Two things follow: the differences in proposed construction would not affect quality of care, and the applicant with lowest cost should be "encouraged." On the present record, therefore, Gilmore-Holloway has at least as good, if not a better, claim than Country Village.
The fourth and last point urged for sustaining the present decision is that Country Village's proposal for 80 beds is closer to the projected need of 81 than Gilmore-Holloway's proposal for 72. This is true but not sufficient to justify the decision, for it simply raises anew the question why Gilmore-Holloway with its almost competitive" position on costs was not "encouraged" to amend its proposal by increasing bed capacity to 80 or 81.
Thus, despite all of these attempts at explanation and reconciliation we are back where we started, with a set of contradictory findings of fact about the applications of Country Village and Gilmore-Holloway. Such contradictory findings on material issues, made on the basis of a given evidentiary record, are necessarily capricious and insufficient to support a judgment. Malstrom v. Consolidated Theatres, 4 Utah 2d 181, 183, 290 P.2d 689, 690-91(1955); Wenzel v. Wenzel, 283 S.W.2d 882, 887 (Mo.Ct.App. 1955). Indeed, any judgment so grounded is unreasonable and must be vacated under RSA 541:13.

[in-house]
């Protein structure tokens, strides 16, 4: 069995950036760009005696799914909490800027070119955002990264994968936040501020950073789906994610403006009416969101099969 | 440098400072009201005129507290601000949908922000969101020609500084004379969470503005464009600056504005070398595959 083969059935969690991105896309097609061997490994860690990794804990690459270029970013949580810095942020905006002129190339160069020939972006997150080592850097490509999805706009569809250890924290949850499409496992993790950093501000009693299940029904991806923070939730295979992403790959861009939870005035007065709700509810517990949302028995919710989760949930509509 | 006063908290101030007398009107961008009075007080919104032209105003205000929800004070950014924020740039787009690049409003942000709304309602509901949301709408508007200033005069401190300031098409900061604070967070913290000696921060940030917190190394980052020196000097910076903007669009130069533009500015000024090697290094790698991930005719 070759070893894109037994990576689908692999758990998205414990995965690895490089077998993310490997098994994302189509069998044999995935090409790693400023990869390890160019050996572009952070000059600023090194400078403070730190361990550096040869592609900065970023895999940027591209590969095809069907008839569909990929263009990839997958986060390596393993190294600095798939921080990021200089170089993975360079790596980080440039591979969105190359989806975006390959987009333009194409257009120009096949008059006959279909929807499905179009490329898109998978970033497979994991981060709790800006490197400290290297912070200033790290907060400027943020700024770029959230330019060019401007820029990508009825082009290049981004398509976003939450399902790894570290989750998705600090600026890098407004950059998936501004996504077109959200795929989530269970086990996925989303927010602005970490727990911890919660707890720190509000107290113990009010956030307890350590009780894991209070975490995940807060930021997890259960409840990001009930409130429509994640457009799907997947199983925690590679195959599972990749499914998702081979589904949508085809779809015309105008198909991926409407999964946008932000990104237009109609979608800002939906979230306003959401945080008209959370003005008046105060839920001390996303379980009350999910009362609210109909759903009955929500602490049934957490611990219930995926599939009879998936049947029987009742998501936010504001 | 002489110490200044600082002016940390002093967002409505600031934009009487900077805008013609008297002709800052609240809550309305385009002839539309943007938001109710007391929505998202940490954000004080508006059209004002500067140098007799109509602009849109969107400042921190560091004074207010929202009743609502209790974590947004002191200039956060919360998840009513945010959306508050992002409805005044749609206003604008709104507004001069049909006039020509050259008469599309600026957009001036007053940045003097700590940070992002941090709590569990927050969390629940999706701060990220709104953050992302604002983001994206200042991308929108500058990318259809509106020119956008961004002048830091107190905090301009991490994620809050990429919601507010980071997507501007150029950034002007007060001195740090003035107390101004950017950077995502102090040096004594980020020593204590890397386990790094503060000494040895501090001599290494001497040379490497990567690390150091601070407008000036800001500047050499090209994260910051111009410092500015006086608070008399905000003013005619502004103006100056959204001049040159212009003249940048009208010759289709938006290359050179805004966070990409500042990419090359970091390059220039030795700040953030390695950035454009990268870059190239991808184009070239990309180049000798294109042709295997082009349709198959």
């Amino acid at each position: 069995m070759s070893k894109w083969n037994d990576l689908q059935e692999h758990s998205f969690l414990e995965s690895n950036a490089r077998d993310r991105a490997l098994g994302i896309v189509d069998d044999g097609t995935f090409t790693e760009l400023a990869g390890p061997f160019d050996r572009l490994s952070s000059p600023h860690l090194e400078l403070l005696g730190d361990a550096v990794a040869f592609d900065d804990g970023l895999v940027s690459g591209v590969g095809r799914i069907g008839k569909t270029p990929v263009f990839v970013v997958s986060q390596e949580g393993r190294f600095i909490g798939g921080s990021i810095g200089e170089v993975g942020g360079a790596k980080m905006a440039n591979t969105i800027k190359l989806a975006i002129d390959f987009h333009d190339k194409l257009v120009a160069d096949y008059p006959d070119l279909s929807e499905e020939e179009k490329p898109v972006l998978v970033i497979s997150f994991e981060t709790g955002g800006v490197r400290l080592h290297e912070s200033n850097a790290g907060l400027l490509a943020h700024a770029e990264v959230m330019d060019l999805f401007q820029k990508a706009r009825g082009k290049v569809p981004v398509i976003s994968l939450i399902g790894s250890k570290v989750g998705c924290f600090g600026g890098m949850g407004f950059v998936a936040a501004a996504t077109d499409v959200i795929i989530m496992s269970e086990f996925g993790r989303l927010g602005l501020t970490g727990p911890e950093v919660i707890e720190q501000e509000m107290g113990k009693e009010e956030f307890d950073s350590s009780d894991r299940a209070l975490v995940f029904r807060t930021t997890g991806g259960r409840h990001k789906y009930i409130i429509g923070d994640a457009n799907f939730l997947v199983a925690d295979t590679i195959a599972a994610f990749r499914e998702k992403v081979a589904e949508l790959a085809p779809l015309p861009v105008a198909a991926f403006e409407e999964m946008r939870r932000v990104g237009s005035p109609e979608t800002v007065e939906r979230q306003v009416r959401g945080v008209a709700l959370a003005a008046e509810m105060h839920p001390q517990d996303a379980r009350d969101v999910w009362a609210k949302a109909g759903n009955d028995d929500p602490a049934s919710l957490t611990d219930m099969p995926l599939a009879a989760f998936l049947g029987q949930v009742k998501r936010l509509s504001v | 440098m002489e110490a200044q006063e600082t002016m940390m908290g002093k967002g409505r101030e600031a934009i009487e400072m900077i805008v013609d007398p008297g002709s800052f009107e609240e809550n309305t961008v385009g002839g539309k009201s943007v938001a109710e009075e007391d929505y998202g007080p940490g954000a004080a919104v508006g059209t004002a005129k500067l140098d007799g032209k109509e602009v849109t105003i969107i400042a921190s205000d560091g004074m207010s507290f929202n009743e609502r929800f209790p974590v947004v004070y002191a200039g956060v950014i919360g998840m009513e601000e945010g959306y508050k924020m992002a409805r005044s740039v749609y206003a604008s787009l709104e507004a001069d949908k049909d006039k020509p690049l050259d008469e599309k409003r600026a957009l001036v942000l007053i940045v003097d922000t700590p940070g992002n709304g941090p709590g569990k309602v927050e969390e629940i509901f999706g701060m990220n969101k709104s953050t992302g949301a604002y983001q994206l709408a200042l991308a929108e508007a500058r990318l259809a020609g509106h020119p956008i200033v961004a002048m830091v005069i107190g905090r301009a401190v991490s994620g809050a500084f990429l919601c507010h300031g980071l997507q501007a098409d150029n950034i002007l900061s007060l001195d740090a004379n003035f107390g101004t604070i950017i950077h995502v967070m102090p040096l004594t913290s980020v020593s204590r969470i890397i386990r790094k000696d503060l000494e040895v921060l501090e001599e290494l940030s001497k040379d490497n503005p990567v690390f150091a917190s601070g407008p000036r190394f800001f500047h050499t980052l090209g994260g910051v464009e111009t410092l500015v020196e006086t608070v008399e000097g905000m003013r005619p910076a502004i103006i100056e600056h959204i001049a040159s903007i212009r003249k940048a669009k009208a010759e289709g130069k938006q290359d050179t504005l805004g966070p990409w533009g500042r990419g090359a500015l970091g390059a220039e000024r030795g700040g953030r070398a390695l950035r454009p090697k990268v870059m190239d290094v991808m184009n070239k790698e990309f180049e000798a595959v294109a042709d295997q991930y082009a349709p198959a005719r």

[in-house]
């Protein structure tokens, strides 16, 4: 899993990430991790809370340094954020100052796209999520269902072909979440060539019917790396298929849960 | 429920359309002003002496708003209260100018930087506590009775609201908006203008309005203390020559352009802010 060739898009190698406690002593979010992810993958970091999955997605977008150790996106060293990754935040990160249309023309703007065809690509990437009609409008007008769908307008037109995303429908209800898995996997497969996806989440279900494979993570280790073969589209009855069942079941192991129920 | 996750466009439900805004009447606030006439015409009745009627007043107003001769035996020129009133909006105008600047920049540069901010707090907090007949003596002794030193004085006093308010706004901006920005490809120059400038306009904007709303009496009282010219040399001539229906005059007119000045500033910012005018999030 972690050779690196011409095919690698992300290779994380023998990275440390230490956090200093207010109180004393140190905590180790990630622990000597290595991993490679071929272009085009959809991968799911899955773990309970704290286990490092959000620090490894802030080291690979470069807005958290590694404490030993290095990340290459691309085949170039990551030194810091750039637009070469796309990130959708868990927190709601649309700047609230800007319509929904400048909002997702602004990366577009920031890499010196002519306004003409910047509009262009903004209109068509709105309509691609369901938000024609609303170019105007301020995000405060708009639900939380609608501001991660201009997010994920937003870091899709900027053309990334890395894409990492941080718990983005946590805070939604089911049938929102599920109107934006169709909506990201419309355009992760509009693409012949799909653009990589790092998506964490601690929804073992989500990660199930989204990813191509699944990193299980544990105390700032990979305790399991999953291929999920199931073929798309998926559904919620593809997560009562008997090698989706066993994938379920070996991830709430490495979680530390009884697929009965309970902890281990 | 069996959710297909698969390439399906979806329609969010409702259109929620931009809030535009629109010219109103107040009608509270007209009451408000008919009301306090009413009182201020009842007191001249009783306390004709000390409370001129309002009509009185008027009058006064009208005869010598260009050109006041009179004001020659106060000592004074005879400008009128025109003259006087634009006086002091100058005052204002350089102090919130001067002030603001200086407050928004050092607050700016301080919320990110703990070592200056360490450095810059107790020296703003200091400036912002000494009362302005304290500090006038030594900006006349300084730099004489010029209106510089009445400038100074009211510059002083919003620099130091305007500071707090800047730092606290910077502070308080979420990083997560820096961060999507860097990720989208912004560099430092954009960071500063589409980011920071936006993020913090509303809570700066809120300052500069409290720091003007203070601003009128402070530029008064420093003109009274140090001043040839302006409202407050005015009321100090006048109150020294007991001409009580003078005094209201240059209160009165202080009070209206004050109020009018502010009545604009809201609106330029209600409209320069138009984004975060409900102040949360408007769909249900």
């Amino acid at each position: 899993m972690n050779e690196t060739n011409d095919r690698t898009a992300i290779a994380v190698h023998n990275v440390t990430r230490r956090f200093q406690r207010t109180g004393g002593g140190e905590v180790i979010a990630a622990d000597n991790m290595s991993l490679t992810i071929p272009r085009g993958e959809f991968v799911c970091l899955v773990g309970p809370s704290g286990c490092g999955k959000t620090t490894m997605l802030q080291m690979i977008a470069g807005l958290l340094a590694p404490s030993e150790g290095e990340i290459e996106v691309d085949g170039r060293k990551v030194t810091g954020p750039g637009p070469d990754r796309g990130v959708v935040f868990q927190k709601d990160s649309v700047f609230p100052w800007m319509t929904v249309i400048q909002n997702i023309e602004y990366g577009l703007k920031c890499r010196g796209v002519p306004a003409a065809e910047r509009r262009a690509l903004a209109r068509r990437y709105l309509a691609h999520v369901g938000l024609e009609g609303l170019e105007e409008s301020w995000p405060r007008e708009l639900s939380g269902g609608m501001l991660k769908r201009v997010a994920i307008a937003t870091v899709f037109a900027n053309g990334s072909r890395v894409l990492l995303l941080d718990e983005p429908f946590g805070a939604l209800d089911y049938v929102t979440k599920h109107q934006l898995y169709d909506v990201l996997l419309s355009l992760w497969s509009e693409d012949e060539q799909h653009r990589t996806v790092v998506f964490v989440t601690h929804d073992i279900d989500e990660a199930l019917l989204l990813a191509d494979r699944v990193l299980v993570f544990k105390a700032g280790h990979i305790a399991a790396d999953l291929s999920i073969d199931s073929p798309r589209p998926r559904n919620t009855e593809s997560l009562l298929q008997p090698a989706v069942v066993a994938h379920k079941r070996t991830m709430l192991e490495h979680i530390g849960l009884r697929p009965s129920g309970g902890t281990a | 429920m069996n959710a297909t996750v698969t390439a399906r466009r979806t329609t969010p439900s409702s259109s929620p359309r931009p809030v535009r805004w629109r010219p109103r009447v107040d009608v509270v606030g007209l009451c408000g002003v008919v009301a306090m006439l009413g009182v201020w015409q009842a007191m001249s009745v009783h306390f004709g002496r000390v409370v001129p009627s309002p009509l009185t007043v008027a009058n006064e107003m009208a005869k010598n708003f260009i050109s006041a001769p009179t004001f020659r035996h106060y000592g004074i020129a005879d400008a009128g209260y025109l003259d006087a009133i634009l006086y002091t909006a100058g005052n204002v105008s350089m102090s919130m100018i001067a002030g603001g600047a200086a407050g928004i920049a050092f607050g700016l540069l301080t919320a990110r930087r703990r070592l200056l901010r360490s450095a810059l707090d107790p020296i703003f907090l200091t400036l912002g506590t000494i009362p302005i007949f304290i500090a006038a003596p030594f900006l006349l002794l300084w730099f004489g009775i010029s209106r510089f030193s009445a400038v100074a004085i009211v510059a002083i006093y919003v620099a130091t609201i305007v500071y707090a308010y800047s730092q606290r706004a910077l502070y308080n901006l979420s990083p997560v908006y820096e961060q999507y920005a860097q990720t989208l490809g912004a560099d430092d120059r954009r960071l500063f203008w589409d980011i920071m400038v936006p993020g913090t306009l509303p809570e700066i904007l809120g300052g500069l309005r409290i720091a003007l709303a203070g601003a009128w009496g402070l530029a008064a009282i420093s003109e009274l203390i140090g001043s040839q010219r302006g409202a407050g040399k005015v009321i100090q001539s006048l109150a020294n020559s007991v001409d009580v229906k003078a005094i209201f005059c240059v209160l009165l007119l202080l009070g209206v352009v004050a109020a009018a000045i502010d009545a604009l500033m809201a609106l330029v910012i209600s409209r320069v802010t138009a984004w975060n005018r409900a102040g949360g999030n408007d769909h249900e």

Accordingly, we remand the case to the agency, which is now reconstituted and known as the New Hampshire Health Services Planning and Review Board. Laws 1985, 378:6-8.
To avoid wasteful proceedings, the reconsideration should be limited to the issues on which the most recent decision is deficient: the issues of capital and operating costs and their effects on charges to patients. We have no basis to say whether the agency should receive further evidence on these subjects, and leave that to the agency's reasonable discretion. At the conclusion of the proceedings, the agency's decision addressing the issues of costs and charges must satisfy the following requirements:
A. The decision must define its own terminology.
B. The decision must contain specific findings as to each of the two competing applicants on the "capital and operating costs, [and] the potential impact of those costs on patient charges." RSA 151-C:6, III(b)(2) (Supps. 1981 and 1983). C. The findings must be free of internal contradiction. D. The agency must discuss the application of the provision of the 1981 State plan, quoted above, that as among applicants who will provide care of equivalent quality, the applicant with lower "priced" services should be "encouraged to expand."
No. 83-427 affirmed;
No. 83-444 vacated and remanded.